• APS-C 372.9mm2
  • 12.3 megapixels
  • ISO 200 - 3200
  • APS-C 366.6mm2
  • 24.4 megapixels
  • ISO 100 - 51,200

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Differences

Nikon D90 advantages over Pentax K-3 II

  • Bigger pixels
    ~ 5.50 vs 3.91 microns
    Better low-light and dynamic range (all else equal)
  • Fast startup
    ~0.30 vs 1.2 sec
    Faster startup lets you catch the moment
  • Internal flash
    Internal flash vs None
    Useful in a pinch for fill flash
  • Bigger JPEG buffer
    Unlimited vs 60 shots
    Take more JPEG shots before waiting (burst mode)

Pentax K-3 II advantages over Nikon D90

  • Focus peaking
    Peaker vs Non-peaker
    Your camera will highlight what's in focus
  • In-Camera Image Stabilization
    Yes vs No
    Reduces the effects of camera shake at slower shutter speeds
  • High resolution composite
    Yes vs No
    Combine multiple shots to form a super hi-res version
  • Higher effective ISO
    1,106 vs 977 iso
    Take photos in low light with less noise
  • Built-in GPS
    GPS vs None
    Geotag your photos
  • External Mic Jack
    Jack vs No jack
    Improved sound fidelity when shooting video
  • More cross-type AF points
    25 vs 1
    Cross-type AF points improve autofocus performance
  • Newer
    3 years vs 10 years old
    Newer cameras often support more advanced features
  • Shoots 1080p video
    Yes vs No
    You'll want this if you shoot video
  • Less shutter lag
    0.14 vs 0.21 sec
    Focus and take a photo quickly (wide angle)
  • More pixels
    24.4 vs 12.3 megapixels
    Higher resolution photos
  • Shoots 60p video
    Yes vs No
    A faster framerate can give you more editing options
  • Dual card slots
    Yes vs No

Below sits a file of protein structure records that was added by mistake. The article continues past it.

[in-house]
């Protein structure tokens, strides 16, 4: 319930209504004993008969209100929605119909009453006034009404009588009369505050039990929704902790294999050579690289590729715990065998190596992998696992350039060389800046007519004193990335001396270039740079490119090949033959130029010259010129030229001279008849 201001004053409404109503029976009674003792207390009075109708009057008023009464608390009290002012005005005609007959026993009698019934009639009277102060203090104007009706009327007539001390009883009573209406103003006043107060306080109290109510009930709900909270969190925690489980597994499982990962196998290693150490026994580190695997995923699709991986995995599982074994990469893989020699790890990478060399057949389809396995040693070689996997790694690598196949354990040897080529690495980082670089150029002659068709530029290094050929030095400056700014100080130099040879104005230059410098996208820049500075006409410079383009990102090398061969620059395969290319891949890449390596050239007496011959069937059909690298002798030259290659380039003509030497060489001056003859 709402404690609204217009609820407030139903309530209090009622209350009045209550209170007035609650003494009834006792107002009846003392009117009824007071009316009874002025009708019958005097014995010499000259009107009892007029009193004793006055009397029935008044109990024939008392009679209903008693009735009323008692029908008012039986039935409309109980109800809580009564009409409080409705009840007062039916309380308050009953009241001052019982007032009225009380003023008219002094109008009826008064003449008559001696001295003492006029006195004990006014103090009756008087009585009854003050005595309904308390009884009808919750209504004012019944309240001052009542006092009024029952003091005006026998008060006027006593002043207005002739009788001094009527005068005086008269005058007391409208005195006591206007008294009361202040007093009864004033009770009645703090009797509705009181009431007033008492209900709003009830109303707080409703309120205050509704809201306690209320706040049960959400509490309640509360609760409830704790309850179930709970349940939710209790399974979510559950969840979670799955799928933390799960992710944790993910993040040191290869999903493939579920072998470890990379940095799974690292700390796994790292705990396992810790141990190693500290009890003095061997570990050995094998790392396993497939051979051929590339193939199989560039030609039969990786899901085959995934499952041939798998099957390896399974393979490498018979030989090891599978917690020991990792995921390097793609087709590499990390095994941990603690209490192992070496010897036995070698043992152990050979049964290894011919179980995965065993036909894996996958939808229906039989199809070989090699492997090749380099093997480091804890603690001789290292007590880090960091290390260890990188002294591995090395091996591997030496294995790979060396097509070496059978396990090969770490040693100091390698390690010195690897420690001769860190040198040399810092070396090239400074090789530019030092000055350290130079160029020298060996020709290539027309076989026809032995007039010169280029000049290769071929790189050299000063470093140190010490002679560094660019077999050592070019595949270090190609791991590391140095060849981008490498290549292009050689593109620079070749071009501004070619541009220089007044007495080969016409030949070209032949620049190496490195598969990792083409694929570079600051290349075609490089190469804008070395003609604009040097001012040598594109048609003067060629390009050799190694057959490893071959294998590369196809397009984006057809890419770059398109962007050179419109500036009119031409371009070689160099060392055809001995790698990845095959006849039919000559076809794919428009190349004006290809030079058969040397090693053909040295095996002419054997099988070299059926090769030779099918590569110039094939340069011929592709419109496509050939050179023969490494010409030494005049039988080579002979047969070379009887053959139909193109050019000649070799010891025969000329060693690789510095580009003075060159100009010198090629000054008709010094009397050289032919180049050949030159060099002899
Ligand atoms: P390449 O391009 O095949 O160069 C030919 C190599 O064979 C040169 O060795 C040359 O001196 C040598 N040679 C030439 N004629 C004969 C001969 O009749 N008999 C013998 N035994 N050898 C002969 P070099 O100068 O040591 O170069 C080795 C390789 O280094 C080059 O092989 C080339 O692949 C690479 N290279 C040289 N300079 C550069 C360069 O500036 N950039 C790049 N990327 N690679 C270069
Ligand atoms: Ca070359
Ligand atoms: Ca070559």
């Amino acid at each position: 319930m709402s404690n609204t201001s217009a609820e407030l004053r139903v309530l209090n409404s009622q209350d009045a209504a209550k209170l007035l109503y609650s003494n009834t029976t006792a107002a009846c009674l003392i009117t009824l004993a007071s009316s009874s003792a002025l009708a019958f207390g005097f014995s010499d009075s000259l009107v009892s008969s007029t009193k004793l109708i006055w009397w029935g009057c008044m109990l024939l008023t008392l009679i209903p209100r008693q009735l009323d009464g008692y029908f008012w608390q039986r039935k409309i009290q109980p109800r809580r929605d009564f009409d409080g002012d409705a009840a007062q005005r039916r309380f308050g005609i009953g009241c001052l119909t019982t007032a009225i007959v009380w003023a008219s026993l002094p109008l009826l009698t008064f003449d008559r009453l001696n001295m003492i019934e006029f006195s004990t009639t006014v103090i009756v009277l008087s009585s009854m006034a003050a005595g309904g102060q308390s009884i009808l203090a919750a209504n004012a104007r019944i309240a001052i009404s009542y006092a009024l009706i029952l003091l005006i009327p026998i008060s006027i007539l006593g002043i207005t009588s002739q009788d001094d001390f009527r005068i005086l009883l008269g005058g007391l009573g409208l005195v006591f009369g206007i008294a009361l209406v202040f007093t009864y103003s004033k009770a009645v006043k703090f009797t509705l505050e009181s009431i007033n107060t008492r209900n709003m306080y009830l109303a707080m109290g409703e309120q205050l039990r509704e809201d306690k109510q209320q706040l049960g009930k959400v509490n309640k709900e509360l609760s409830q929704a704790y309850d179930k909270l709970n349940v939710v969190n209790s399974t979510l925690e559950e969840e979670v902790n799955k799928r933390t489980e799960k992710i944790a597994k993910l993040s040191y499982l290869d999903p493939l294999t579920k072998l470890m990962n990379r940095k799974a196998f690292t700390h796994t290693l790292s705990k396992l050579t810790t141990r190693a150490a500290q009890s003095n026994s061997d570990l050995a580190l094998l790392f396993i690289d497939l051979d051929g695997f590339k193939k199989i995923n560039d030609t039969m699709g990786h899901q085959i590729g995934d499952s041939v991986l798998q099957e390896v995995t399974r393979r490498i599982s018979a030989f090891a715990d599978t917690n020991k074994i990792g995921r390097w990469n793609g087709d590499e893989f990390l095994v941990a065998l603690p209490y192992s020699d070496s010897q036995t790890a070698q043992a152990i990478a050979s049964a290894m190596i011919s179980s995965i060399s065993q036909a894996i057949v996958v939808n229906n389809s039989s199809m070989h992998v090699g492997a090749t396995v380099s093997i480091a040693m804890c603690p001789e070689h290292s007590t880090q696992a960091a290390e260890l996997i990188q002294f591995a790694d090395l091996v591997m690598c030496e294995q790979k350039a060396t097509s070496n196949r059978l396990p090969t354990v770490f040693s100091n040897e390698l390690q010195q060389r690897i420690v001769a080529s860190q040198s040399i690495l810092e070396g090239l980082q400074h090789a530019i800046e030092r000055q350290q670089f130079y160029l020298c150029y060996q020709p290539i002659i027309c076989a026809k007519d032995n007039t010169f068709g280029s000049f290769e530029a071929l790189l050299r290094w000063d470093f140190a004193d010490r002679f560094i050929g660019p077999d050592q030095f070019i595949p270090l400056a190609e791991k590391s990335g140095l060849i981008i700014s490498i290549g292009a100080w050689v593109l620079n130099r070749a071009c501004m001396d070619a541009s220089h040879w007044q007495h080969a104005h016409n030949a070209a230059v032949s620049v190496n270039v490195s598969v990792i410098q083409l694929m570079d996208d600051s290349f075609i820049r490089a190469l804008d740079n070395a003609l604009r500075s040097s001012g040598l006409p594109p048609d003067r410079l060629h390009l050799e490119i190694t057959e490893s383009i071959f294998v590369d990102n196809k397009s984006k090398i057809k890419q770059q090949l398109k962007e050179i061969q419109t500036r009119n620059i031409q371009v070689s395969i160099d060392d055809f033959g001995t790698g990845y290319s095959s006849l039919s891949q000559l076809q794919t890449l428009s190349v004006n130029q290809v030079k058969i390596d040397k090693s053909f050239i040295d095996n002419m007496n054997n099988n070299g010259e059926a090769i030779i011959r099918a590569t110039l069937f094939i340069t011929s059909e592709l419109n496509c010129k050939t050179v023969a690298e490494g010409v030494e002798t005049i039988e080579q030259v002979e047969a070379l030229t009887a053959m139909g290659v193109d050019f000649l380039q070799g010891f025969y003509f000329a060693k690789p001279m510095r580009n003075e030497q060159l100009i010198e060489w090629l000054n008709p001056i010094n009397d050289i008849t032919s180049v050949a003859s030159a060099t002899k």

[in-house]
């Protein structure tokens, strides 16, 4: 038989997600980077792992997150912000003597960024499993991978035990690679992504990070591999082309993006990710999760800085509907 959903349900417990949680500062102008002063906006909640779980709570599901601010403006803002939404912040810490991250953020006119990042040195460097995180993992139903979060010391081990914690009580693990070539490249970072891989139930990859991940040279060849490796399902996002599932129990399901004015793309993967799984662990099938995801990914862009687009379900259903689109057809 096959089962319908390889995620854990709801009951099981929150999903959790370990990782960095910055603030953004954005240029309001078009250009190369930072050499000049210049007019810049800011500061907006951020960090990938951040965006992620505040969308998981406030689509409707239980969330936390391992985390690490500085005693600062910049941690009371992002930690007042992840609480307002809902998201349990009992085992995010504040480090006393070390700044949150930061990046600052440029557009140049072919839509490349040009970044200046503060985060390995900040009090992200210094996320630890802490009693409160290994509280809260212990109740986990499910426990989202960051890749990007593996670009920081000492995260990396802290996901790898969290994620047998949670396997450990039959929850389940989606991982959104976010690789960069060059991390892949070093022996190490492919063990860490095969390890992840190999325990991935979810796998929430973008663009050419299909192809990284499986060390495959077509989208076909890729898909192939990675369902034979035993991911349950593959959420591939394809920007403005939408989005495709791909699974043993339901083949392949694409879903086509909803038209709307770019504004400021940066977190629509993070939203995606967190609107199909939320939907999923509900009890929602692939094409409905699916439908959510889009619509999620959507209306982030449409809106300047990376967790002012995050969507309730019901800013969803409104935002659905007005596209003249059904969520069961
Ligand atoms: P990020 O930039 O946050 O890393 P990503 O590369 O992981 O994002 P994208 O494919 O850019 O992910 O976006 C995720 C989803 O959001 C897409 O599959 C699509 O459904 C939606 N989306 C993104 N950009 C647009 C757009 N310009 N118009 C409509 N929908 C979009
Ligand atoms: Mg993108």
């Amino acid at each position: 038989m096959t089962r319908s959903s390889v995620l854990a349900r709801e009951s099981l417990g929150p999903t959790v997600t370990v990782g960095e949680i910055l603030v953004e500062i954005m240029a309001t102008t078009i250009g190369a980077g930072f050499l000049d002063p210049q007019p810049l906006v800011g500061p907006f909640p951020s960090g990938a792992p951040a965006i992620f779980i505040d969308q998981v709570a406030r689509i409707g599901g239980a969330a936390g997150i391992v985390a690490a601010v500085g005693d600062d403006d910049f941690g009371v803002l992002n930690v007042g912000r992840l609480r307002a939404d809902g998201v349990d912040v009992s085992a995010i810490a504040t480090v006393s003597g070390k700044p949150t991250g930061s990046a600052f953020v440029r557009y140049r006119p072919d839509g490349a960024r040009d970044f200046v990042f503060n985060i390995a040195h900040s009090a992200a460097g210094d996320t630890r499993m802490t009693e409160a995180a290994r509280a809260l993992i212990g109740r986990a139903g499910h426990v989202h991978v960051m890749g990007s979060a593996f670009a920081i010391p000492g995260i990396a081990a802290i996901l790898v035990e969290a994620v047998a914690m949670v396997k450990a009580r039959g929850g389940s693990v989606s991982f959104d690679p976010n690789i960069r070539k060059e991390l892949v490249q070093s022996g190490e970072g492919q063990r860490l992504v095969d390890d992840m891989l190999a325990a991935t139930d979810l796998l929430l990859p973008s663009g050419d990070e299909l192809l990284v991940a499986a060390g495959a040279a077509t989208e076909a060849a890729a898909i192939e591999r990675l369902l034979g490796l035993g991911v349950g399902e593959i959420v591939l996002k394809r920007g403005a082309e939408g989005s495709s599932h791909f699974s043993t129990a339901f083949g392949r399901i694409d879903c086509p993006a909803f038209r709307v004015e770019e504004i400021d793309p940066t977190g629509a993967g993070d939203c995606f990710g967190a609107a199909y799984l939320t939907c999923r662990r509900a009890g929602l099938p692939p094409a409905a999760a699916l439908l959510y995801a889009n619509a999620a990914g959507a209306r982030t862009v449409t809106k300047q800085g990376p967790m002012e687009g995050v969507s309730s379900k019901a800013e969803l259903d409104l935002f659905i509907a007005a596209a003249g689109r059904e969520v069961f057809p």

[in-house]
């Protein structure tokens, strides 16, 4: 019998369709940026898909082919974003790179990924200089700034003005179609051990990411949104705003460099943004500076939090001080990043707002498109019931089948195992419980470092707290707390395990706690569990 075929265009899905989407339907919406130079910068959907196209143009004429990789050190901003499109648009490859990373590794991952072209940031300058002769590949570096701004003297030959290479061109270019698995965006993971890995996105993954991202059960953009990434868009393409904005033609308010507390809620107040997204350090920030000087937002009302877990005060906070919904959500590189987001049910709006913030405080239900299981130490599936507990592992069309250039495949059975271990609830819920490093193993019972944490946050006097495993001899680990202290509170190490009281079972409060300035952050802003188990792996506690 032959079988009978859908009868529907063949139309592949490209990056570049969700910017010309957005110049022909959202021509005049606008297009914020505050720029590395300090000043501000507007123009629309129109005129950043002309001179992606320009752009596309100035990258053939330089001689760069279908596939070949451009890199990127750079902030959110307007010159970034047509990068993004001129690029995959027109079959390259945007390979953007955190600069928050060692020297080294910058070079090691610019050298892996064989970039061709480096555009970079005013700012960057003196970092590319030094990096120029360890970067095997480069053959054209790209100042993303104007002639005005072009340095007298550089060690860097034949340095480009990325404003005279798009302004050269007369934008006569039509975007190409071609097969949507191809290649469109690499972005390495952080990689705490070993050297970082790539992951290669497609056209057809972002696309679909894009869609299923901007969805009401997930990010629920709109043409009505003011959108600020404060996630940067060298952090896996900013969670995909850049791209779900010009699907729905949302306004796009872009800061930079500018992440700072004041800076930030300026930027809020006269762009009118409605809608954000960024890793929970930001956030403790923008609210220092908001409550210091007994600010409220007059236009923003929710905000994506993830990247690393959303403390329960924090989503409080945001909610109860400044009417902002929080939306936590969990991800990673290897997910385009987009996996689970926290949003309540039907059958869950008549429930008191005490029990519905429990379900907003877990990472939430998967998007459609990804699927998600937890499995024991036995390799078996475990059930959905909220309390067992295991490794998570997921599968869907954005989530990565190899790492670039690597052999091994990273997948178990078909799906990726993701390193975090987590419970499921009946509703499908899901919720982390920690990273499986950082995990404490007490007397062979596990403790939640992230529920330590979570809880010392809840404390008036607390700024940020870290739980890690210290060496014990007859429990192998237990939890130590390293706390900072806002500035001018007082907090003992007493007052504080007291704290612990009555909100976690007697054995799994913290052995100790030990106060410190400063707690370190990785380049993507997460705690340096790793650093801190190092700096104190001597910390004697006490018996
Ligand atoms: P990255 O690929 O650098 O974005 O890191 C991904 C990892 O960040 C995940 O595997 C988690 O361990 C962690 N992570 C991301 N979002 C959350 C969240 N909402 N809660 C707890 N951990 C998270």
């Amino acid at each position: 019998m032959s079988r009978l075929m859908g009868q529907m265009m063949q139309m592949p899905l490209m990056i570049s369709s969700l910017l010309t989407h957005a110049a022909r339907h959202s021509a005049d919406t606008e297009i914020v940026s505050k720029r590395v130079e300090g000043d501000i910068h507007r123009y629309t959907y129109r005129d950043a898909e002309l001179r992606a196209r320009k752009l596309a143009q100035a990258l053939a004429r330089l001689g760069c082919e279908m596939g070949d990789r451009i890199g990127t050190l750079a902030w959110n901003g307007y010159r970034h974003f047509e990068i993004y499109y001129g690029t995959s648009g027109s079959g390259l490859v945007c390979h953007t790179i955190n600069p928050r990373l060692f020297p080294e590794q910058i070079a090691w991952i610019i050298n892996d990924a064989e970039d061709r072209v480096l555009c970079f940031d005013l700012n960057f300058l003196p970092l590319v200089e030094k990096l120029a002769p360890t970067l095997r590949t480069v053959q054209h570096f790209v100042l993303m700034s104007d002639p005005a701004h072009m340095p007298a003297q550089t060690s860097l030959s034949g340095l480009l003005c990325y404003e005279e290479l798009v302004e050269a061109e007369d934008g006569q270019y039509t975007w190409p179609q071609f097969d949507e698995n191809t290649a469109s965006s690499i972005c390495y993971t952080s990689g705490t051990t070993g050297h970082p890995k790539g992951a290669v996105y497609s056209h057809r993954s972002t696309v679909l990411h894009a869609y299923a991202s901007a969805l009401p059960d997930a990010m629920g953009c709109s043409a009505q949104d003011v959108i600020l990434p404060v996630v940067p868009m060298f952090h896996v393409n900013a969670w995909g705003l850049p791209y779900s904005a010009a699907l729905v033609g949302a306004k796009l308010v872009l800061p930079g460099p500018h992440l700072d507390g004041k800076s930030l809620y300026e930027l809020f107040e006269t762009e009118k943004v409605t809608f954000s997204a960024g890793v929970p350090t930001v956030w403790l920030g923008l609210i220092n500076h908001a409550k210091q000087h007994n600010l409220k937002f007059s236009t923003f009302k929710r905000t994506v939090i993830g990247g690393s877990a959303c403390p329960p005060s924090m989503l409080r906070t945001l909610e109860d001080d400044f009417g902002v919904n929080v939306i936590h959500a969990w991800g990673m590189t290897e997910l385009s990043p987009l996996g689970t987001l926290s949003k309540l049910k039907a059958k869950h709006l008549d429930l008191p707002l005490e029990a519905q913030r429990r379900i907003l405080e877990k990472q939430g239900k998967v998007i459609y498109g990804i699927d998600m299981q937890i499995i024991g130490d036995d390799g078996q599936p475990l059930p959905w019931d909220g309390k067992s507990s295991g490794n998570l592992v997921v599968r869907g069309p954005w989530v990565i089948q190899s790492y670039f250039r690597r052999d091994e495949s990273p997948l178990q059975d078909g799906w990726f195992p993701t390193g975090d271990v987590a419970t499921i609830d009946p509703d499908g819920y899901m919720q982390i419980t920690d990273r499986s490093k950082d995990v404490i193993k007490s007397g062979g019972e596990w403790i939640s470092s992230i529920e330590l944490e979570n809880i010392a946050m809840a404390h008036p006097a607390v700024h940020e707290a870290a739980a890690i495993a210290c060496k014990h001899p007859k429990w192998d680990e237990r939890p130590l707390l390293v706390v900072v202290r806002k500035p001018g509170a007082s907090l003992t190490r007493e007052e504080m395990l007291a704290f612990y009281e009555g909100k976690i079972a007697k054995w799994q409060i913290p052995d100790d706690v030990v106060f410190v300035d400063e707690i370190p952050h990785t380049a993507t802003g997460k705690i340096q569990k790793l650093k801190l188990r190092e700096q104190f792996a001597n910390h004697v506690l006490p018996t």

Gives you more storage flexibility
  • More AF points
    27 vs 11
    More AF points improve autofocus
  • Headphone jack
    Yes vs No
    Monitor audio recording while you shoot video
  • Optional anti-aliasing filter
    Optional vs Fixed
    Lets you choose sharper photos or reduced moiré
  • Faster JPEG shooting
    8.1 fps vs 4.5 fps
    Faster JPEG shooting (burst mode)
  • Faster RAW shooting
    8.2 fps vs 4.1 fps
    Faster RAW shooting in burst mode
  • Bigger RAW buffer
    22 vs 10 shots
    Larger buffer for RAW shots (burst mode)
  • Faster shutter
    1/8000 vs 1/4000 sec
    Shoot wide open in bright light
  • Higher extended ISO
    51200 vs 6400 ISO
    Higher extended ISO can give more low-light flexibility

Similarities

Common Strengths

  • Eye-level viewfinder
    Both provide
    You'll be able to frame photos even when the sun is out
  • Top deck display
    Both provide
    Check settings with a screen on top of the camera
  • Pentaprism viewfinder
    Both provide
    Much better viewfinder picture fidelity
  • HDMI out
    Both provide
    Use an external screen to monitor or review video
  • Hot shoe
    Both provide
    Off-camera flashes open new possibilities
  • Bulb shutter
    Both provide
    Hold the shutter open manually for long exposures

Common Weaknesses